When it comes to sentencing people for crimes, federal courts can consider a range of factors, including uncharged conduct. Uncharged conduct refers to any criminal activity that the defendant may have engaged in but for which they have not been formally charged or convicted. In a recent ruling, a federal court sitting in Florida explained when and how the courts may evaluate uncharged conduct when assessing an appropriate penalty in a case in which the defendant appealed his sentence for drug crime convictions. If you are charged with a drug offense, it is smart to meet with a Clearwater drug crime defense attorney to assess your options for protecting your interests.
The Defendant’s Sentence
Allegedly, the defendant was charged with numerous drug trafficking and weapons crimes. He was convicted and sentenced to 210 months in prison. He appealed, arguing first that the court erred in assigning narcotics seized during an investigation to him as relevant conduct for his two counts of conviction for possession with intent to distribute and second, by attributing the drugs to him because they were not part of the same common scheme or plan or course of conduct as the offense of conviction.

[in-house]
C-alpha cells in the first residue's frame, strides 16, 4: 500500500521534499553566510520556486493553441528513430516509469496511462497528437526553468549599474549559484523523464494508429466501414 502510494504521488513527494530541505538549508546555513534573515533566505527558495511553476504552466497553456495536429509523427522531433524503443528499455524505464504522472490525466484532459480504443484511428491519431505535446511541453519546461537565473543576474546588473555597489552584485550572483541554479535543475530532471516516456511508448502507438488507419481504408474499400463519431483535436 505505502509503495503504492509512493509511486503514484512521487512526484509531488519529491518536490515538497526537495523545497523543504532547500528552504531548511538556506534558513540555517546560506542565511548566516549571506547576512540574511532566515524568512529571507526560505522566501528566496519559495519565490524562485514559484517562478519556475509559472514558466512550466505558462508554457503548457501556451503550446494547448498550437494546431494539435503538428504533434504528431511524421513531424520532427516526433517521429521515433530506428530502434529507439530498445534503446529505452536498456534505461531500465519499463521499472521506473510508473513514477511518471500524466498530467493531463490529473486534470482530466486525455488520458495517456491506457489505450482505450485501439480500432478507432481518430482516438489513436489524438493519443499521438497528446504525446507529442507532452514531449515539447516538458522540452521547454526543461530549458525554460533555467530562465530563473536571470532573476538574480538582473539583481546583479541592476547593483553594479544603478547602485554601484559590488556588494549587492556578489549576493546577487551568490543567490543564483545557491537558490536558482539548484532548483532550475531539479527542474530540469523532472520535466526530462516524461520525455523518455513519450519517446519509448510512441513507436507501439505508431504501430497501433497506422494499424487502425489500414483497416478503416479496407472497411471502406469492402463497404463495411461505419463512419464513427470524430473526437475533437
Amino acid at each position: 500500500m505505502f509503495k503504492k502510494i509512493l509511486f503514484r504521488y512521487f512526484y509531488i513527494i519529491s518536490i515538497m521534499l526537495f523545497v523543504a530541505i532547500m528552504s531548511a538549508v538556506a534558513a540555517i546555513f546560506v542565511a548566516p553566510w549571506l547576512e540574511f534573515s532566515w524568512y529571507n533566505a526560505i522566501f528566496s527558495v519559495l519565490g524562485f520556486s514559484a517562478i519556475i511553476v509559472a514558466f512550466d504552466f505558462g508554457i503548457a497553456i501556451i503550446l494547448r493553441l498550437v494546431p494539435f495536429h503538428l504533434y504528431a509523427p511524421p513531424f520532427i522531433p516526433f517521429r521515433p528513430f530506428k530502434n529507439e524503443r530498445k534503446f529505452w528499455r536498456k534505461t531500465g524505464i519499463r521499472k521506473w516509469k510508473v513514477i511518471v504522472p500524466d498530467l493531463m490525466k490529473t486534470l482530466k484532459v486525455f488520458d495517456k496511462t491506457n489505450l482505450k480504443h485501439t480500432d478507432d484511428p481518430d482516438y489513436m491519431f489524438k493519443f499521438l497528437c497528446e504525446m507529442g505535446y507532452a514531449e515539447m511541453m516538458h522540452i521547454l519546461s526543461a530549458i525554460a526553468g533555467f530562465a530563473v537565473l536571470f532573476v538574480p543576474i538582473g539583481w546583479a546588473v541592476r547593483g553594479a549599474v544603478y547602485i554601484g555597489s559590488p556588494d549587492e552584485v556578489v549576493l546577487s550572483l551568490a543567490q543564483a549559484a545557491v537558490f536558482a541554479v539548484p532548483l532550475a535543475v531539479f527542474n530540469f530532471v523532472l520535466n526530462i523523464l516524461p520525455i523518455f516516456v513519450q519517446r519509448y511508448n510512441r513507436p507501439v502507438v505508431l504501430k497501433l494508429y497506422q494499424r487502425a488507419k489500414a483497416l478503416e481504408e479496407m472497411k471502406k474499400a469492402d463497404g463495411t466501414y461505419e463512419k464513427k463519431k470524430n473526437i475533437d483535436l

The Implications of Uncharged Conduct in Federal Criminal Matters
Upon review, the court affirmed the defendant’s sentence. In doing so, it explained that a federal court might consider uncharged conduct in determining an appropriate sentence. This includes all acts and omissions the defendant committed during the commission of the crime, when preparing for the crime, or in the course of trying to avoid detection for the crime. In this case, the court found that the evidence was sufficient to attribute drugs found during the criminal investigation to the defendant for the purpose of sentencing under the relevant-conduct guideline.